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Amazon billionaire Jeff Bezos is the founder of Blue Origin. (Credit: Blue Origin)

Amazon billionaire Jeff Bezos says it’s all systems go for a live-streamed Father’s Day launch of Blue Origin’s reusable New Shepard suborbital spaceship, after a postponement due to a leaky O-ring seal.

Blue Origin, the space venture that Bezos founded in 2000, is due to send New Shepard into space from its West Texas launch facility at 7:15 a.m. PT (10:15 a.m. ET) Sunday, Bezos said in a series of tweets. Each of the tweets included a reference to Blue Origin’s motto, “Gradatim Ferociter” (“Step by step, ferociously”).

The test flight had originally been scheduled for today, but on Thursday, Bezos said the faulty O-ring forced a delay.

For space geeks, any reference to an O-ring evokes memories of the Challenger shuttle disaster, which investigators traced to an O-ring leak in one of the shuttle’s solid rocket boosters. Seven astronauts, including teacher-in-space Christa McAuliffe, died on that cold January day in 1986.

The consequences of a bad O-ring would have been less dire for New Shepard, because the spacecraft isn’t carrying passengers during its flight tests. Nevertheless, a leak in the empty crew capsule’s pressurization system would have led to a bad day.

This flight will be the fourth outing for this particular New Shepard craft. It follows up on a test mission in April that marked three milestones: the first time Blue Origin announced a launch in advance, the first time Blue Origin flew research payloads, and the first time Bezos live-tweeted a launch and landing. This week marked Bezos’ first public announcement of a launch delay.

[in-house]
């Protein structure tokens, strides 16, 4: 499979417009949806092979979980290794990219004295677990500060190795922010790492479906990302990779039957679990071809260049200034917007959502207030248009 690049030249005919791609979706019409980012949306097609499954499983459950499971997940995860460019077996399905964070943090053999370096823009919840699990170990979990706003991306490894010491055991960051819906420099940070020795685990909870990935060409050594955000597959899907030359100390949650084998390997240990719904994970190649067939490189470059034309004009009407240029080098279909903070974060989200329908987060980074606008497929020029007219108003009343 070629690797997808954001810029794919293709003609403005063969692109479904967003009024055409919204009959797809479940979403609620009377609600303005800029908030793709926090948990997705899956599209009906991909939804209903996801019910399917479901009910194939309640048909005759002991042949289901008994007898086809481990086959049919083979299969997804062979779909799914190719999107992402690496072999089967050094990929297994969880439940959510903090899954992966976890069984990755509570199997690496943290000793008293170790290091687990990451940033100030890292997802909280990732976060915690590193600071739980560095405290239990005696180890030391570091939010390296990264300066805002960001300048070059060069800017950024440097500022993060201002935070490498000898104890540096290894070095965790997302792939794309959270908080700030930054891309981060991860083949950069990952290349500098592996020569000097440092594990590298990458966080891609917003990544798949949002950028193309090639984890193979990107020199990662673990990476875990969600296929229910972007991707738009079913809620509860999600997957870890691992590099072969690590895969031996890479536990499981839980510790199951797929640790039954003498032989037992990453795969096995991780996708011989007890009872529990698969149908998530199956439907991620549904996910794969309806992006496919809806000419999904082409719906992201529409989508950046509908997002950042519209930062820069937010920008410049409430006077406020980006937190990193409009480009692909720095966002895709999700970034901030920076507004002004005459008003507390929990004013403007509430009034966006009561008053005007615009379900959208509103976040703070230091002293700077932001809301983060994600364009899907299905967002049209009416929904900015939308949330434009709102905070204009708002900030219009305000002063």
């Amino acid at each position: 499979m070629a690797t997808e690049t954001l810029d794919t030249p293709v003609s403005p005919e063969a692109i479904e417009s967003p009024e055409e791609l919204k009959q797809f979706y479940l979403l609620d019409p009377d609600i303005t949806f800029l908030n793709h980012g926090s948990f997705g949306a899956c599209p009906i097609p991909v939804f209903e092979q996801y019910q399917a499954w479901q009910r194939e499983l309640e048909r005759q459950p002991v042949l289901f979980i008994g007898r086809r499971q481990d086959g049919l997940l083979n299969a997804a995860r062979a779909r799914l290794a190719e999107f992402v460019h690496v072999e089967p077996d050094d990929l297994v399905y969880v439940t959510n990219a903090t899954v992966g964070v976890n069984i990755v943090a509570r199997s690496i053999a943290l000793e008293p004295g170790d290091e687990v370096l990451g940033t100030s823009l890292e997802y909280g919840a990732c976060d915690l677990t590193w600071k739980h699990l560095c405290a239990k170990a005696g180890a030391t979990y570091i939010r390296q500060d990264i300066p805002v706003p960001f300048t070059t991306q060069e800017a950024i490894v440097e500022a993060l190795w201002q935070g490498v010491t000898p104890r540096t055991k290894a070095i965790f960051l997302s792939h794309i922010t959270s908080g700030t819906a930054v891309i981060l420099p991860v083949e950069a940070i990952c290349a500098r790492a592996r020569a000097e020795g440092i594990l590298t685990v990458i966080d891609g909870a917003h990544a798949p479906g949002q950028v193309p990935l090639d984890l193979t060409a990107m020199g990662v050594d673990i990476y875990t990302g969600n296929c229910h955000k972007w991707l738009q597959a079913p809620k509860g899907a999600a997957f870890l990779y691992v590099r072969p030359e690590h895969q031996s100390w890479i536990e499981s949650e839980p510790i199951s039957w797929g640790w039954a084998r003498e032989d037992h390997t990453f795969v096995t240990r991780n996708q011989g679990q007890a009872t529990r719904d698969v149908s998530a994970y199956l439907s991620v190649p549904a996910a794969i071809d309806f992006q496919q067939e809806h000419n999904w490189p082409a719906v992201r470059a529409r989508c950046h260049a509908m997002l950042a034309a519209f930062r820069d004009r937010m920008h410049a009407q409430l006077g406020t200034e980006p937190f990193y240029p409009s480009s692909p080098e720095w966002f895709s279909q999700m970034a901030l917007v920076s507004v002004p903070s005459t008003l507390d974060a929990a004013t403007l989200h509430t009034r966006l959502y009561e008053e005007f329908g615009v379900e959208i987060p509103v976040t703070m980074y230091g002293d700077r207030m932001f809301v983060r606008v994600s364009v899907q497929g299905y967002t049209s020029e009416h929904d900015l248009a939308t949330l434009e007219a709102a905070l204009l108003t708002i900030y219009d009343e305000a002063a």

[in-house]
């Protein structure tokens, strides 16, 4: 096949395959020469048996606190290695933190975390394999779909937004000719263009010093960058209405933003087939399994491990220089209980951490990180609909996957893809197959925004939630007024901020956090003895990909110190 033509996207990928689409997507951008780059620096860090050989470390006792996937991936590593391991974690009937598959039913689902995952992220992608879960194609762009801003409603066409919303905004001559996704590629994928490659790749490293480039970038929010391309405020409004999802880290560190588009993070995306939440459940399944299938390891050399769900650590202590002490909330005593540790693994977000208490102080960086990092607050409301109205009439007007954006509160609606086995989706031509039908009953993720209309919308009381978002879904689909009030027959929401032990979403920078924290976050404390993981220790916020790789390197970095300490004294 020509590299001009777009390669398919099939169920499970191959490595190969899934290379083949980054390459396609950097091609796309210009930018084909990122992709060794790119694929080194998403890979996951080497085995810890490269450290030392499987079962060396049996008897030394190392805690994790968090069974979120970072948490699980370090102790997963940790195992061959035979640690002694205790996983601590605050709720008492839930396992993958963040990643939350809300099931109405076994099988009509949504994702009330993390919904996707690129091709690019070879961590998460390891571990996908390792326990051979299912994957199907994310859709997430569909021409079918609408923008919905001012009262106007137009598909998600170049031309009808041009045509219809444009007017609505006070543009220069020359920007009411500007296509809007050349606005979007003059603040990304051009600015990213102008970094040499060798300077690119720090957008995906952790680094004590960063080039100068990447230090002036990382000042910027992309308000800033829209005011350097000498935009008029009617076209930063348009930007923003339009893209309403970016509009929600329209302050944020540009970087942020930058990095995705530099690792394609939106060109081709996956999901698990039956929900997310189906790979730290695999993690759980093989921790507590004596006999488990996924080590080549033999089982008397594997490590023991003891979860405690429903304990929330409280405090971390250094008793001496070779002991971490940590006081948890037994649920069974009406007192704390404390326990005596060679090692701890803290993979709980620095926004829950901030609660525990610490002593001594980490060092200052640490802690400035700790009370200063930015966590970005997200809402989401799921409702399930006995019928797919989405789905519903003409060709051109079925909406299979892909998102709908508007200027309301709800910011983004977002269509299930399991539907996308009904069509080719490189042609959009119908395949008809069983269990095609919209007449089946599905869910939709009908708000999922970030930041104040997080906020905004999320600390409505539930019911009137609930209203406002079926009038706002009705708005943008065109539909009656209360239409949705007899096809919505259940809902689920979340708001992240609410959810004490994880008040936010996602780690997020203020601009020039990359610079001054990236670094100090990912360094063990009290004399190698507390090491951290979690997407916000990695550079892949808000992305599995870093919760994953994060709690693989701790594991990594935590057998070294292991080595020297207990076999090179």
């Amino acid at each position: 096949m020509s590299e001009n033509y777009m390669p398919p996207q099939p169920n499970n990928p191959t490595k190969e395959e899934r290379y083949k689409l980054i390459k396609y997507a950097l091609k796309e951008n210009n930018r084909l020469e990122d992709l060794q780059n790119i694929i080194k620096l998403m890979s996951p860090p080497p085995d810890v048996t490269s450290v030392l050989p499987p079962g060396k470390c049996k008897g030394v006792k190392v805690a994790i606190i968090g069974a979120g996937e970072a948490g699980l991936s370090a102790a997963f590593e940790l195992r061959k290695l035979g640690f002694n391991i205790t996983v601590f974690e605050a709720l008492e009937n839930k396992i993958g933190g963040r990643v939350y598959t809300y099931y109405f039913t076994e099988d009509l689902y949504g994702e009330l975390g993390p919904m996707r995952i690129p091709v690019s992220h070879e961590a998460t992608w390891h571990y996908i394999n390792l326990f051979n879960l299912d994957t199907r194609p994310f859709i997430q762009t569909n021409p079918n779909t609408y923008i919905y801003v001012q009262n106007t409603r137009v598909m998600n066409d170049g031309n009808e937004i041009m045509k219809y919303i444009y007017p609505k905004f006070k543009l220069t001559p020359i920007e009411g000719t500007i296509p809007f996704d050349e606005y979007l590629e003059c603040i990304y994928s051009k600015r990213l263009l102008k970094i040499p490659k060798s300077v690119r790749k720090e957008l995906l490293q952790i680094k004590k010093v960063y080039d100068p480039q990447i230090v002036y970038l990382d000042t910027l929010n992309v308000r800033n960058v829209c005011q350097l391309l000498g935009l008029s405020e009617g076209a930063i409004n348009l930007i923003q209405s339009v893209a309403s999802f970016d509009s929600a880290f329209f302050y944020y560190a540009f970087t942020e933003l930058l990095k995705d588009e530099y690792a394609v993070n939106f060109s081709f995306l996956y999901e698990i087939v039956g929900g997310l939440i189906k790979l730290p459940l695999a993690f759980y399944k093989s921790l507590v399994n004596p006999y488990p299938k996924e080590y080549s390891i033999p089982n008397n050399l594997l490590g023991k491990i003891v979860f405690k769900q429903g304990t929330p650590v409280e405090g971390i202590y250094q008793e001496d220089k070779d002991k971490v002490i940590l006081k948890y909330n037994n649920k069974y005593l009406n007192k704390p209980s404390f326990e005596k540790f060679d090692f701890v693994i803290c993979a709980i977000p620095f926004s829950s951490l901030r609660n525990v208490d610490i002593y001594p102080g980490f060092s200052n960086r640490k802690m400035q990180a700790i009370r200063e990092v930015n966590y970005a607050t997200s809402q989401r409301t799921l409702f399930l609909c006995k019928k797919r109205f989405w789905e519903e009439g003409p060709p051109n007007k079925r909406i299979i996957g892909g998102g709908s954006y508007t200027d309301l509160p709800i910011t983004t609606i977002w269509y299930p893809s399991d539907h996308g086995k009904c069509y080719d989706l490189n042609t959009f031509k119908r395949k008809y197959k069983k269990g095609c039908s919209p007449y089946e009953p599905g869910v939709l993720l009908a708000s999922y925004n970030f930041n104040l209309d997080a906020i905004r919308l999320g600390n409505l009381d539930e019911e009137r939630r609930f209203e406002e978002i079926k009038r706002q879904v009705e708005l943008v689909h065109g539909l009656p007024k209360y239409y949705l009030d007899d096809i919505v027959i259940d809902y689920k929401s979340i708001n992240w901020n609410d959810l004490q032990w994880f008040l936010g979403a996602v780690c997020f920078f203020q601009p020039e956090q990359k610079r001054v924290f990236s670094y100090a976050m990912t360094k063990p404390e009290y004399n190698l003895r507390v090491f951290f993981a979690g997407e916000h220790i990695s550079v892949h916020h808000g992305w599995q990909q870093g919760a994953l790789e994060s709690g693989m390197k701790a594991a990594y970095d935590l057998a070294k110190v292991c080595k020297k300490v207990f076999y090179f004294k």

Live-streaming a launch has become standard procedure for NASA and space companies such as SpaceX and United Launch Alliance, but it’s a new twist for Blue Origin. In the past, the company has released video only after its tests.

Like the previous test flight, this one calls for Blue Origin’s single-stage booster to send the experiment-laden capsule to an altitude beyond 62 miles (100 kilometers), the internationally accepted boundary of outer space. After separation, the booster is to make an autonomous vertical landing, while the capsule will deploy three parachutes to slow its descent back to Earth.

This time, one of those parachutes is designed to fail. That will give Blue Origin a chance to see how well the capsule lands with just two parachutes, plus its retro-rocket system. Bezos says the test-flight team will also raise the degree of difficulty for the booster’s landing.

The fact that the launch was rescheduled for Father’s Day wasn’t lost on Bezos, who has four children in their teens and pre-teens:

If the test program proceeds as Bezos hopes, test astronauts will get on board in late 2017, and paying passengers will start flying to the edge of space in 2018. The ticket price hasn’t yet been set.

Blue Origin builds its New Shepard suborbital spacecraft at its headquarters in Kent, south of Seattle, and ships them down to Texas for testing. The company is also building facilities in Florida for an orbital launch system that’s due to go into operation by 2020.

This is an updated version of a report that was originally published on June 16.

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